Agreed. Can’t believe we’re 6 months in to the new system, and there’s no formal process for us to do this.
I could appreciate it more if the licensing was proven to be successful at protecting their products, but it’s not. Made worse when you see people come on to the forum pleading for help as they’ve been left for weeks without access to their products as support not returned to them.
Well, I blame all the people who for years cried “Get rid of the dongle”, and when SB announced the new licensing system which would occasionally “phone home”, cried “i don’t want my computer to phone home”…
If you have a challenge response licensing system which can be disabled from the web site but the installed product does not contact the licensing server regularly, it is of course possible to authorize more systems than you are actually allowed.
In my opinion SB should have kept the “phone home” option which would allow for easy license management in your account, and they could’ve offered additional features, like e.g. saving preferences and presets in the cloud.
And for the few people who insist on having their DAWs disconnected an offline licensing system without all those features.
Yup, so annoying, the original draft was brilliant… I argued with people at the time who were constantly complaining about the need to phone home. The increase to 3 activations was brilliant, removing the phone home requirement really did surprise me as I couldn’t get my head around how it could work.
I think they wanted to distance themselves from the confusion where people were calling it “in effect” a subscription service, as you had to get your license stamped once a month.
Of course, I’ve also seen people who believe when software gets ‘freely’ distributed it can increase the legit userbase, as it spreads out to new users who in turn praise the software and inadvertently promote it via social media/youtube posts.
I couldn’t believe it when someone posted on here how it was out in the open within the first week or so. Part of me wonders if it was by design but that doesn’t make sense due to the investment cost.
It rubs salt in the wound that we can’t just free up machines ourselves though. Having watched this unfold.
I would think they could do it as a “push update” from the server instead of having to use the “phone home” option.
That way we could avoid the heated discussion that we initially had here and is going on over on the BFD site over the phone home style license manager.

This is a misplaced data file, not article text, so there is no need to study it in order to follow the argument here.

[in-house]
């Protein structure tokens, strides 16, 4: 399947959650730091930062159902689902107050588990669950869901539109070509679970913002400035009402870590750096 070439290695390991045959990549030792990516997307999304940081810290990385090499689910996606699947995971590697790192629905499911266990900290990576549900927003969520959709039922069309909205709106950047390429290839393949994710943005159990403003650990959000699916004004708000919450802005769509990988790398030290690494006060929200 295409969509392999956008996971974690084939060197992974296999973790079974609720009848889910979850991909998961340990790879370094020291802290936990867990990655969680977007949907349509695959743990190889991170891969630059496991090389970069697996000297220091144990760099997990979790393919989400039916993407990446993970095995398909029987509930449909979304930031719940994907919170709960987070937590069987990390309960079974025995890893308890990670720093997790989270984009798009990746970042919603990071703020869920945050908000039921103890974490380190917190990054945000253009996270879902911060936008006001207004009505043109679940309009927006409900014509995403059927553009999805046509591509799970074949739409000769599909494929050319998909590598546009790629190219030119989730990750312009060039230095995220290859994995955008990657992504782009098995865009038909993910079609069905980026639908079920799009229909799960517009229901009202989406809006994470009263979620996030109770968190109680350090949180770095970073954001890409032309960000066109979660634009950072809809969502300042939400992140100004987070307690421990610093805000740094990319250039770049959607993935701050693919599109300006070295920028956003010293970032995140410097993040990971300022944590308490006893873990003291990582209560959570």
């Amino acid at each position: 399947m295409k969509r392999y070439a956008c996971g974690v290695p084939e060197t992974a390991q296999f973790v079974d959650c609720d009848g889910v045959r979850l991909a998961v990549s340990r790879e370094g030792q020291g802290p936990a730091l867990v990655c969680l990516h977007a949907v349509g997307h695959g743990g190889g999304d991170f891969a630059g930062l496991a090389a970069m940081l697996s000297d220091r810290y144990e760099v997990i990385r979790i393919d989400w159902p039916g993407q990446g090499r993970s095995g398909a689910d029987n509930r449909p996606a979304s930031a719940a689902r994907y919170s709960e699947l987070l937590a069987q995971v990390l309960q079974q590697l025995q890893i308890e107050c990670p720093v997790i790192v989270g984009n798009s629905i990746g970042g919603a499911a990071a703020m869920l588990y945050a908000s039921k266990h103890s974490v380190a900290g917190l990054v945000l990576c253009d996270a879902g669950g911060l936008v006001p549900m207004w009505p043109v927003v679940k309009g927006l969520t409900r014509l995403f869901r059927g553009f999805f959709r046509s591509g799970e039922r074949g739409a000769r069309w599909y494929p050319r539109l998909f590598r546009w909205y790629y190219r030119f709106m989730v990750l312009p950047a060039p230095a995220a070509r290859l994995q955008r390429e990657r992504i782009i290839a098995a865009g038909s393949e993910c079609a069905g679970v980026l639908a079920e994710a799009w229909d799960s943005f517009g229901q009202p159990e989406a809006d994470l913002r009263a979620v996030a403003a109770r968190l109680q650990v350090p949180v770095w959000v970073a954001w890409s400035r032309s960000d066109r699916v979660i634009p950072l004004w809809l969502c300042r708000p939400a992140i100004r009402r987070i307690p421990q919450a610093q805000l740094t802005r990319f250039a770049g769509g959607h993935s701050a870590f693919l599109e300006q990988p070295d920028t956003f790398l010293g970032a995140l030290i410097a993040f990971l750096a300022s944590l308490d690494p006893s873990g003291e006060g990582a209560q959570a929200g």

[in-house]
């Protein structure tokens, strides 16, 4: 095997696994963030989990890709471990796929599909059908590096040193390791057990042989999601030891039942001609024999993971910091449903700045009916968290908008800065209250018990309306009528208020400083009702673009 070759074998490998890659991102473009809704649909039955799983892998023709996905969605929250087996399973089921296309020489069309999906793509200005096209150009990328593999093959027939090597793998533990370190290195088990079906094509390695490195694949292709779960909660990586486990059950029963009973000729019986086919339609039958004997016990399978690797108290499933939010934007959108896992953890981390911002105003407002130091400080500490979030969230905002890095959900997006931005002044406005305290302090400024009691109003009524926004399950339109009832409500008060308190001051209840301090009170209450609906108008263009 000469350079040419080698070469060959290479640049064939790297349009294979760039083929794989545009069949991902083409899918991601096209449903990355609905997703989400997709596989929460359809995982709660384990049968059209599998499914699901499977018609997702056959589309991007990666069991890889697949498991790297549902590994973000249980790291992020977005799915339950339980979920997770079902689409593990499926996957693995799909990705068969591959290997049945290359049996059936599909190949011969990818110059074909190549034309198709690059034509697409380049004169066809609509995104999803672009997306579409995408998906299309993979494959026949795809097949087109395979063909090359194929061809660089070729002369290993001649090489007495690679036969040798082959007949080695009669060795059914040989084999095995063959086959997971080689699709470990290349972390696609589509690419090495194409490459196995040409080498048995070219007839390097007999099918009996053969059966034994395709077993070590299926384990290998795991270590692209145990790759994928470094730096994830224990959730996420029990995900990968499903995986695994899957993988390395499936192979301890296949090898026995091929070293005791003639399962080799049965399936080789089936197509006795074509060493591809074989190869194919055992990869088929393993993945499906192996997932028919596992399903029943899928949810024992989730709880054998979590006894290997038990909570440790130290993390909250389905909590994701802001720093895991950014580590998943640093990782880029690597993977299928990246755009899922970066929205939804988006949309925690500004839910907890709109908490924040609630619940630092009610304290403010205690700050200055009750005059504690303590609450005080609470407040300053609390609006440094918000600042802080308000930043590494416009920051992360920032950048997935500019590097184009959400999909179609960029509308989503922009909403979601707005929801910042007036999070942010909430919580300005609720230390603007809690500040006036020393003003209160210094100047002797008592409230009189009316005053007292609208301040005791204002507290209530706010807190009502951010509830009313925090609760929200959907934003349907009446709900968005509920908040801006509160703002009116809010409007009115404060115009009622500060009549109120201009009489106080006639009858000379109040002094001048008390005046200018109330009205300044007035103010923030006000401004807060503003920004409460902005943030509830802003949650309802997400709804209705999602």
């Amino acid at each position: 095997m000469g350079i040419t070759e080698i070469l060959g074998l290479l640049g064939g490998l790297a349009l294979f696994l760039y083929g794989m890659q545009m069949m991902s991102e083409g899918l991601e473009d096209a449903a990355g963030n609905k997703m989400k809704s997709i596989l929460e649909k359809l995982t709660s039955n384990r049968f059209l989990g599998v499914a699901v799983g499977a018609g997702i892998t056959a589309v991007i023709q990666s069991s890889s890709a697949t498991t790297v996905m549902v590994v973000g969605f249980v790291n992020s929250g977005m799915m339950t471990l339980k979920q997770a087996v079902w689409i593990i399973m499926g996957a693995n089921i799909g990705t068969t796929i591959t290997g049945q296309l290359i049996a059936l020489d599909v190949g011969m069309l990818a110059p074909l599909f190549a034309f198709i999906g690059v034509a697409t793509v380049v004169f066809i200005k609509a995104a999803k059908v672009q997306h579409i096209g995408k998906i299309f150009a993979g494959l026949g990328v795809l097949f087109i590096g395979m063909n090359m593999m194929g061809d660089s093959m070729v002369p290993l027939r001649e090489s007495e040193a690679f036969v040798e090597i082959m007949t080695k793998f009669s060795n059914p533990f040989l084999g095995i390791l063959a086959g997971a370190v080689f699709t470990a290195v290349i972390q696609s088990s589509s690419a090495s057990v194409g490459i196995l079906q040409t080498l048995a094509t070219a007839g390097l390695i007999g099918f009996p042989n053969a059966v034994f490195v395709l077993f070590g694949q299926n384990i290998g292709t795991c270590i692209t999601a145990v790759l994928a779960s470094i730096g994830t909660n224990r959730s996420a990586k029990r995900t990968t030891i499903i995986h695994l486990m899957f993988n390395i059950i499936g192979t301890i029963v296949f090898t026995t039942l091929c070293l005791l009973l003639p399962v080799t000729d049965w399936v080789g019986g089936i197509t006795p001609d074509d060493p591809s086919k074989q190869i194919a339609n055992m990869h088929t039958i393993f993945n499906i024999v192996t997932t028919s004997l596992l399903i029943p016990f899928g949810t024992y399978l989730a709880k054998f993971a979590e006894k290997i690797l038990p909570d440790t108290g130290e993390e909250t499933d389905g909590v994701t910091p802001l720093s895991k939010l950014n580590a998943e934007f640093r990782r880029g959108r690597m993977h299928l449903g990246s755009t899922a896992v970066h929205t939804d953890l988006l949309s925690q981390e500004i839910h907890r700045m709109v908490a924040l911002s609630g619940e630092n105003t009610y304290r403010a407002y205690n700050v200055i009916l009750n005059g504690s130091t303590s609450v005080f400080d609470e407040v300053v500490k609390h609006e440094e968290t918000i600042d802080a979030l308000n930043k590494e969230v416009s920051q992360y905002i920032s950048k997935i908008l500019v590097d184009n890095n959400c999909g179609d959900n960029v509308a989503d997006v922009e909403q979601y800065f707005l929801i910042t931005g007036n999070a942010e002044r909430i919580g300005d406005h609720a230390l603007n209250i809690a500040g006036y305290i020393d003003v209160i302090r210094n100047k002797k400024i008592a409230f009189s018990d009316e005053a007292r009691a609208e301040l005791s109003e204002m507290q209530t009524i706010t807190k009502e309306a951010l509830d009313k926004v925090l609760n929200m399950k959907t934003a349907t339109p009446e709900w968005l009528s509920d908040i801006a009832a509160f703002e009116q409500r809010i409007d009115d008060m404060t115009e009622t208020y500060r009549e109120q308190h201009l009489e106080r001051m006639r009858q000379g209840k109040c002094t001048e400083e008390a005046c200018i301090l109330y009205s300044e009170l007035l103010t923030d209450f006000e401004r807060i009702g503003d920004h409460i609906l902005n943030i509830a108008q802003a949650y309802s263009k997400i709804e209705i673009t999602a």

The phone home negativity comes from requiring verification on a constant basis and is seen as a back-door subscription model by its critics. Whereas the push update would be invoked by a user action, e.g., a computer deactivation on the website, and would occur once per user action. At least that’s how I would prefer it were used.
Ah gotcha! I thought you were referring to a 30 day check .
Trouble currently, is that the system is a one-off check with no further online activity required. So a push update would achieve nothing if that client isn’t listening. May as well just put a message on the site saying “You sure you’re not going to use this machine?”.
For push updates to work the client would need to be continually polling for updates, versus a single 30 day “phone home” check which is clearly the most logical method.
When that machine is removed via the user console it will expire at the next 30 day check, whether it’s on or offline.
A push update model will not fix most of the problems people are getting.
Many of the cases of a lost licence are an inadvertent change in a machine ID due to a hardware change, or the loss of a machine (physical loss/destruction/reinstallation of the operating system). In all these cases, there is nothing left to respond to the deactivation command. It is also possible that a system is offline or the connection to the activation server is blocked.
The only circumstance I can think of where push updates will help is when a user activates a system that they do not currently have access to but which is online.
If you were issuing activations for a limited period, there would always be the backstop of the activation expiring. In such a system, you would have an assurance that a remote deactivated system would eventually lose its activation even if that system can no longer respond to pushed commands. However, with Steinberg acceding to user requests to issue perpetual activations, it is possible for a system to retain its activation indefinitely even if remotely deactivated.
Look at Bitwig system. You log into their site and manage your licenses. You can remove authorizations if you want. No need to contact support. Did you Change your hardware? Remove and create a new authorization. Simple.